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Praxis and Critical Consciousness

“Praxis” is Freire's term for the process of reflection and action in order to impact social change (Freire, 1970/2000, p. 79), also known as self-reflective and critical practice by feminists/womanists and progressive social workers (Joseph et al., 1991; Mishna & Bogo, 2007; Pyles, 2013). One way praxis is put into action today is through the methodology of popular education. Freire referred to the pedagogy he created as “educacion cultural popular” (Choules, 2007, p. 162).

According to Wiggins (2011), although there is no one definition of popular education, a working definition is

a philosophy and methodology that seeks to bring about more just and equitable social, political, and economic relations by creating settings in which people who have historically lacked power can discover and expand their knowledge and use it to eliminate societal inequities. [Popular education] maintains a shifting, sometimes uneasy relationship to hierarchical political parties and organizations. (p. 36)

For Freire, one of the key aims of social analysis is to promote the development of critical consciousness in order for people to “emerge from their silence, find their voice, capable of changing and determining the conditions in which they live” (Freire, 1970/2000, p. 36). In her work Teaching to Transgress, hooks (1994) speaks about Freire's influence on her development as a critical thinker. hooks discusses Freire as a catalyst for her development of critical consciousness and resistance against the “colonizing process” (p. 46). For hooks, Freire's work provided a global understanding for liberation struggles that begin with “that historical moment when one begins to think critically about the self and identity in relation to one's political circumstance” (p. 47). In social work, critical consciousness is also embedded in the core principles of social work identity and practice: self-awareness and conscious use of self (Burghardt, 2013; Jones, 2009; Sakamoto & Pitner, 2005).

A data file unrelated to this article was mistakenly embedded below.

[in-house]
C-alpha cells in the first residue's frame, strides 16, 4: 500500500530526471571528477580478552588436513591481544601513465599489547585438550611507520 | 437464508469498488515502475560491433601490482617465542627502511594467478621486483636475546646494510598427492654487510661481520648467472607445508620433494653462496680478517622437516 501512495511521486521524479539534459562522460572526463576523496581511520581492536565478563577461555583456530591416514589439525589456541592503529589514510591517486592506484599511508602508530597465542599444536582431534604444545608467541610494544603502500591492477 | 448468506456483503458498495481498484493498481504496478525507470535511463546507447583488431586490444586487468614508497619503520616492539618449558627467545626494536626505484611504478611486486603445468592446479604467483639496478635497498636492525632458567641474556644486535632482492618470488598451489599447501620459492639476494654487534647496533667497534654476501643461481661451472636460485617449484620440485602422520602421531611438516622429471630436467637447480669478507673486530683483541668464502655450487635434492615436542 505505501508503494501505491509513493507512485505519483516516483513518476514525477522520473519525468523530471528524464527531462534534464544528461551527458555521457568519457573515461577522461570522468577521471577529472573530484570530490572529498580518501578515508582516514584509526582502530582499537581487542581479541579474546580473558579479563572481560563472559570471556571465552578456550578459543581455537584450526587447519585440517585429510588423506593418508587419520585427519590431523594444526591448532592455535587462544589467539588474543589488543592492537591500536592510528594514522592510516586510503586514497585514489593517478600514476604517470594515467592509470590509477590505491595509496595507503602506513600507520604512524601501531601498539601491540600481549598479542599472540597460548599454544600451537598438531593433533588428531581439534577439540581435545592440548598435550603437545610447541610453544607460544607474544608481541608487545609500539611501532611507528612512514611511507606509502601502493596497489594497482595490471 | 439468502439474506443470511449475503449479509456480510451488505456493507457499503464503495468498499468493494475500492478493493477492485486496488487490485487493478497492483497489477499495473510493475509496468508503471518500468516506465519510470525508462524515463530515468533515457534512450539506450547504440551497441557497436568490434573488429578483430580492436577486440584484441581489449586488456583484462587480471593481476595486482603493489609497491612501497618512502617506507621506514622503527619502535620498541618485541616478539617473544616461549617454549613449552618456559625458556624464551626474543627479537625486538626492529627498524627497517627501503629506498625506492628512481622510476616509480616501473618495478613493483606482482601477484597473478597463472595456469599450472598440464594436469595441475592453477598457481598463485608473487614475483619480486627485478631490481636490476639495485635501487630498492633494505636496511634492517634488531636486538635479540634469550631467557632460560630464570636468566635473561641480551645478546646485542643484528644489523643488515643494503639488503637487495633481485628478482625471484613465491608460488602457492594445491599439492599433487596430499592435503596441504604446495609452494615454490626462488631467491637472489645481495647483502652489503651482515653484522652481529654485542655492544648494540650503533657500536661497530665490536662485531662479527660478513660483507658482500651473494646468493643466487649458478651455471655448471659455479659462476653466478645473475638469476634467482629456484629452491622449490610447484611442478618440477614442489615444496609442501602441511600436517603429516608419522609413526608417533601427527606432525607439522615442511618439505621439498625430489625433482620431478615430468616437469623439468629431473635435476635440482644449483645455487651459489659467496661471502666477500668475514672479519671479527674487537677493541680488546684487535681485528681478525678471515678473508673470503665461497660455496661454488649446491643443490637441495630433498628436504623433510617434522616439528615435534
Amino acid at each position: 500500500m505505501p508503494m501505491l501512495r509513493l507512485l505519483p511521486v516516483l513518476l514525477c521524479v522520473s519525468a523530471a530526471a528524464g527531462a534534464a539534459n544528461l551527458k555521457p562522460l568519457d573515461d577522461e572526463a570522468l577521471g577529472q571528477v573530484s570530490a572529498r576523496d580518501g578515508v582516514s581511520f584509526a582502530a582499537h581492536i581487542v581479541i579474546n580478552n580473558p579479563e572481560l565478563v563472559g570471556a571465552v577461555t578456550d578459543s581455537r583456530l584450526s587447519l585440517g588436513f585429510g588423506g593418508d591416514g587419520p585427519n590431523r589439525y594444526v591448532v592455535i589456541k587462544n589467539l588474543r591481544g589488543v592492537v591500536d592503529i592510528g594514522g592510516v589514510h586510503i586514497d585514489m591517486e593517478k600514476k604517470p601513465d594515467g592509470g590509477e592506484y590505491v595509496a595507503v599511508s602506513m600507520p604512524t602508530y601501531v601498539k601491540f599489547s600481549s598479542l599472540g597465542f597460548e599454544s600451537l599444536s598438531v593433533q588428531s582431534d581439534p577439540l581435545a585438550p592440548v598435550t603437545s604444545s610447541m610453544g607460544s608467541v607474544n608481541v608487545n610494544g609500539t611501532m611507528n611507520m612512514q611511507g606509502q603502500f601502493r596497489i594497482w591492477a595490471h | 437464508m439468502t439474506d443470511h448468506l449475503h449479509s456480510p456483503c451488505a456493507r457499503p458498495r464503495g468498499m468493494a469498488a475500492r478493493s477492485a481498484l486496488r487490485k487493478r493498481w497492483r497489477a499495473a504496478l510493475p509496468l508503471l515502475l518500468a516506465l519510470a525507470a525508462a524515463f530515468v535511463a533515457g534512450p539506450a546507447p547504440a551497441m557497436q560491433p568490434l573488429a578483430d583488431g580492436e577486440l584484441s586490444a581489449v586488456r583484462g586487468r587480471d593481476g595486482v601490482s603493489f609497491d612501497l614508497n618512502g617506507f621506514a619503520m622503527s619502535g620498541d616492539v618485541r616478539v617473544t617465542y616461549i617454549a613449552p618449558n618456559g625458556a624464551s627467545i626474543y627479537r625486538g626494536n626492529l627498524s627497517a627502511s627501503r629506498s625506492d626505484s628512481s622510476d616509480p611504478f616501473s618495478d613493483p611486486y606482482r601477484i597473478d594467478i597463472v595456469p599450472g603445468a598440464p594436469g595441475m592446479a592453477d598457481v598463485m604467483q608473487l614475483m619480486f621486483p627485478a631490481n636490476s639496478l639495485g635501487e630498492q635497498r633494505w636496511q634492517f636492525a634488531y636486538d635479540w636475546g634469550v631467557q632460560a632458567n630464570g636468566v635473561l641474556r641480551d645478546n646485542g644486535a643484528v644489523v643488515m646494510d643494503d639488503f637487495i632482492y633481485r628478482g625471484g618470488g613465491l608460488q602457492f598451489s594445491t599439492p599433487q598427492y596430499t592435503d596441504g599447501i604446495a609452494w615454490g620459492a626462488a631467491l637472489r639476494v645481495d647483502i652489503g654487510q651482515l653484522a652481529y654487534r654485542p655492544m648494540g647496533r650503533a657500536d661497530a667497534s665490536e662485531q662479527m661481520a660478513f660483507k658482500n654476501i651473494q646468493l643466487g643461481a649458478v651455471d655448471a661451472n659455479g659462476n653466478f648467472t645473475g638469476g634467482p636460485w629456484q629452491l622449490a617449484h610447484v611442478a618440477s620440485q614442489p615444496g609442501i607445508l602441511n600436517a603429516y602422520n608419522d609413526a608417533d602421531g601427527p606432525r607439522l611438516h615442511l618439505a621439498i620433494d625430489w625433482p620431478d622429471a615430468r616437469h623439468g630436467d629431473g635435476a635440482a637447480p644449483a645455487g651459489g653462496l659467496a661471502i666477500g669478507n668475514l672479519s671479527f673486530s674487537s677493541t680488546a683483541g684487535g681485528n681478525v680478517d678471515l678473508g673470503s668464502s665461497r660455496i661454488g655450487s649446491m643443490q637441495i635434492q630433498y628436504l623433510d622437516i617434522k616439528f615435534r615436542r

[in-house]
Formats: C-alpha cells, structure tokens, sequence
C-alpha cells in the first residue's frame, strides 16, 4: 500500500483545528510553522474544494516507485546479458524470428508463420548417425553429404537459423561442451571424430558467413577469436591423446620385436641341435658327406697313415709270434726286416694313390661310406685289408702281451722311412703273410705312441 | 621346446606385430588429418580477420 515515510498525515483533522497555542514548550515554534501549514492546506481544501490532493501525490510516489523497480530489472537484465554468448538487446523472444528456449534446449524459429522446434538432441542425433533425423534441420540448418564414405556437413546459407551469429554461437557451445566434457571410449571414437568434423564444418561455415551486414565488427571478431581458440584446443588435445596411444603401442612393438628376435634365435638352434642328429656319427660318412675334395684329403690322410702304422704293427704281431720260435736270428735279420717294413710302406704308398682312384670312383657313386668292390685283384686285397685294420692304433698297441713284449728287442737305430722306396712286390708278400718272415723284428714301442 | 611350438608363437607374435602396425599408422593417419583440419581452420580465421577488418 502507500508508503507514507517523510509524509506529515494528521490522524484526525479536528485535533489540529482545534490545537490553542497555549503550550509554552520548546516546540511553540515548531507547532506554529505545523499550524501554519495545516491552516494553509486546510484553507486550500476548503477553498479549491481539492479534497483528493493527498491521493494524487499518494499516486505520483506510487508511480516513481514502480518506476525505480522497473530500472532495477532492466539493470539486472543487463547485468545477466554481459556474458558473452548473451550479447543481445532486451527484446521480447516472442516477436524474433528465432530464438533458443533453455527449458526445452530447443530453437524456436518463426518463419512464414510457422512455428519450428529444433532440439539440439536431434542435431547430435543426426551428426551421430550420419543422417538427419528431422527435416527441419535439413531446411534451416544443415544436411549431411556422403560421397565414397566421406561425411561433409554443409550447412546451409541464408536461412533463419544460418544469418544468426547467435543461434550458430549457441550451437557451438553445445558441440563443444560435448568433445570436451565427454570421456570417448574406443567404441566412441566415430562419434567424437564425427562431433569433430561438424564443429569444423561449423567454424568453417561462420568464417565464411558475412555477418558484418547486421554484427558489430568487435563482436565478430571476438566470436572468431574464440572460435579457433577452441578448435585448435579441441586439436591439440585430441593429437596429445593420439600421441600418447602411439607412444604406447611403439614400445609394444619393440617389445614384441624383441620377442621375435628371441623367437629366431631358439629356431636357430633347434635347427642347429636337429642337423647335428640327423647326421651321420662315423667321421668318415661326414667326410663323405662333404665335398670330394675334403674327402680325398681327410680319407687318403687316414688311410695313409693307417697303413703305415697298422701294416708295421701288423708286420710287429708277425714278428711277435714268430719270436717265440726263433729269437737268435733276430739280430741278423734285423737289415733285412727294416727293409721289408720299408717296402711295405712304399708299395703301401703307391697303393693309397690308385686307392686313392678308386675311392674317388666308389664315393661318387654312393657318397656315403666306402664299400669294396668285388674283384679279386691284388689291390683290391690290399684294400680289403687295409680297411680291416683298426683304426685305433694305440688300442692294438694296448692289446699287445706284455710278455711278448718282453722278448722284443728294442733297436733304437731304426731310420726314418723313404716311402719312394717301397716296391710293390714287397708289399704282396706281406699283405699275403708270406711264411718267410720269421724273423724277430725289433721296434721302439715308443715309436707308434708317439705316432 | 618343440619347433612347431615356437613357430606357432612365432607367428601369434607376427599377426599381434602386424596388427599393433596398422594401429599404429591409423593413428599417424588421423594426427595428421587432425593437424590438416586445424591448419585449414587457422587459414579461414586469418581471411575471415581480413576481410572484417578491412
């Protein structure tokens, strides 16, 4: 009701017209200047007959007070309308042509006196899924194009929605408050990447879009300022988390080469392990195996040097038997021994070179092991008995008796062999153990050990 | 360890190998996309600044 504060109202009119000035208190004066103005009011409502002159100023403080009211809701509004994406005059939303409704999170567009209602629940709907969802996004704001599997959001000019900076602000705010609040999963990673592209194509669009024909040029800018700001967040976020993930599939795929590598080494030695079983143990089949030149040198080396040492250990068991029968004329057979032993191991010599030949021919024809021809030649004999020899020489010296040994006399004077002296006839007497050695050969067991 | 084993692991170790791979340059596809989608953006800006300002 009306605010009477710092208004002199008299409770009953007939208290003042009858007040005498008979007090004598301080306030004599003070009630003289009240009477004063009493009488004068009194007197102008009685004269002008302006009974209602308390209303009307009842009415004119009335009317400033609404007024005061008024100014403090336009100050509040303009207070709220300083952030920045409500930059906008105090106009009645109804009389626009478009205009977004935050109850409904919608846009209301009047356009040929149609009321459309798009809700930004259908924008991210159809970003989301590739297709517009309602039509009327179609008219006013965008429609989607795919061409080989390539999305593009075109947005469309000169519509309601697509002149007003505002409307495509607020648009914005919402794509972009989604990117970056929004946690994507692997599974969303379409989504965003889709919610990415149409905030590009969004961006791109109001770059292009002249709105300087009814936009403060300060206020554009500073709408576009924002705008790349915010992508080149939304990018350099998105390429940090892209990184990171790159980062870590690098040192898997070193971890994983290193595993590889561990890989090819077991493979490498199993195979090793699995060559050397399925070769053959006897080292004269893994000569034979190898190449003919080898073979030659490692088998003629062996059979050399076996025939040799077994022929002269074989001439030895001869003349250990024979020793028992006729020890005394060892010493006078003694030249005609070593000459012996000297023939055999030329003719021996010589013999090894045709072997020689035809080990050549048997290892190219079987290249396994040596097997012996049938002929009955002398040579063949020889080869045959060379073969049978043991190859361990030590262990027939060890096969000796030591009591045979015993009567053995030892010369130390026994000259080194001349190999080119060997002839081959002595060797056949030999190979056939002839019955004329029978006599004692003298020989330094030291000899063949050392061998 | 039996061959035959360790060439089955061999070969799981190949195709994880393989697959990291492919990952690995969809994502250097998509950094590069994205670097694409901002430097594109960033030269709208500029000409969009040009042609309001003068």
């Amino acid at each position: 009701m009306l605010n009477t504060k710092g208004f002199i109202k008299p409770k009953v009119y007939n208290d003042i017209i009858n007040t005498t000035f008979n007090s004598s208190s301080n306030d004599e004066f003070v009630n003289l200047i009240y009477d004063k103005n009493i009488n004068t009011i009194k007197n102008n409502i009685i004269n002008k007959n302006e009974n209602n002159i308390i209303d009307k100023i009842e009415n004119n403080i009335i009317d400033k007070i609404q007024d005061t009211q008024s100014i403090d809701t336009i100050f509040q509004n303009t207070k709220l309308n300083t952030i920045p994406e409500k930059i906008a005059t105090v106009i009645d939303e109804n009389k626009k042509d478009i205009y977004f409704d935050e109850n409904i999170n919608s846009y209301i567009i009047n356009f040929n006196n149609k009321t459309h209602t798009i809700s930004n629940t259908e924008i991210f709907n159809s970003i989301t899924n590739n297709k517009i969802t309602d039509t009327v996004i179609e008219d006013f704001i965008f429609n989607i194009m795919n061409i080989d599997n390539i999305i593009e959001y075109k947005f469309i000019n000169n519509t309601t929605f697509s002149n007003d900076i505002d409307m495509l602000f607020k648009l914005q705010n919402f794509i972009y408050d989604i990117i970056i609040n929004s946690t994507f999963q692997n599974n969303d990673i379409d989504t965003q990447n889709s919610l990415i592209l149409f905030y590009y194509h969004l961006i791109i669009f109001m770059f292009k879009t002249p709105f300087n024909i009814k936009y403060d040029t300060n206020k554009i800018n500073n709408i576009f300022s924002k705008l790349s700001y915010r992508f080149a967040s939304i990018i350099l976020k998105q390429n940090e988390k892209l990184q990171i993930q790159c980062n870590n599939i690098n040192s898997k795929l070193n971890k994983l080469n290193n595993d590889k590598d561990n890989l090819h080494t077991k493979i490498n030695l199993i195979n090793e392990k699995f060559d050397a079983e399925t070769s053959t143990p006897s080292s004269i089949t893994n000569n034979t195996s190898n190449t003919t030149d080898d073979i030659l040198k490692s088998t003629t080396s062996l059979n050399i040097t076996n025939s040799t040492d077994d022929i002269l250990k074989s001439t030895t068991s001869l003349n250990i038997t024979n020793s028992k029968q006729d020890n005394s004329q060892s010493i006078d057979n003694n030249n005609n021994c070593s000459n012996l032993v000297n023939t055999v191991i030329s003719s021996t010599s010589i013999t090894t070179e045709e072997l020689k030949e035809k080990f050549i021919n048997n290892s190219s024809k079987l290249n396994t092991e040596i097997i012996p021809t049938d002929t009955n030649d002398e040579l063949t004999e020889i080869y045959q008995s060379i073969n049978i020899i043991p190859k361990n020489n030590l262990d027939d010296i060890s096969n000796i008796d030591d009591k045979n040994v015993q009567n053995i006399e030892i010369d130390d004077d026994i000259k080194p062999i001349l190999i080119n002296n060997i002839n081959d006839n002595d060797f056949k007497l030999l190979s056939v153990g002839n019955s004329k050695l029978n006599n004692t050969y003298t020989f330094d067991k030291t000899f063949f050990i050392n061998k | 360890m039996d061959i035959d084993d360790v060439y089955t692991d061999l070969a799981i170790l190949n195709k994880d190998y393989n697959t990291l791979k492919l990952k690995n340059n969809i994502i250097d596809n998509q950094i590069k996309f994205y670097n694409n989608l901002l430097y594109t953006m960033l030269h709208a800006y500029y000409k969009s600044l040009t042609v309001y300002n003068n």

hooks (1994) reminds readers that “conscientization” (“concientizagao”) as used by Freire (1970/2000, p. 67) means the development process of critical consciousness but does not end with awareness about oppressive systems and our role in them. Rather, hooks reiterates Freire's assertion that recognizing the dehumanizing state of our current reality compels people into action. She discusses how experience verifies theory and how through joining reflection and action in praxis, people engage in an essential practice of living their politics.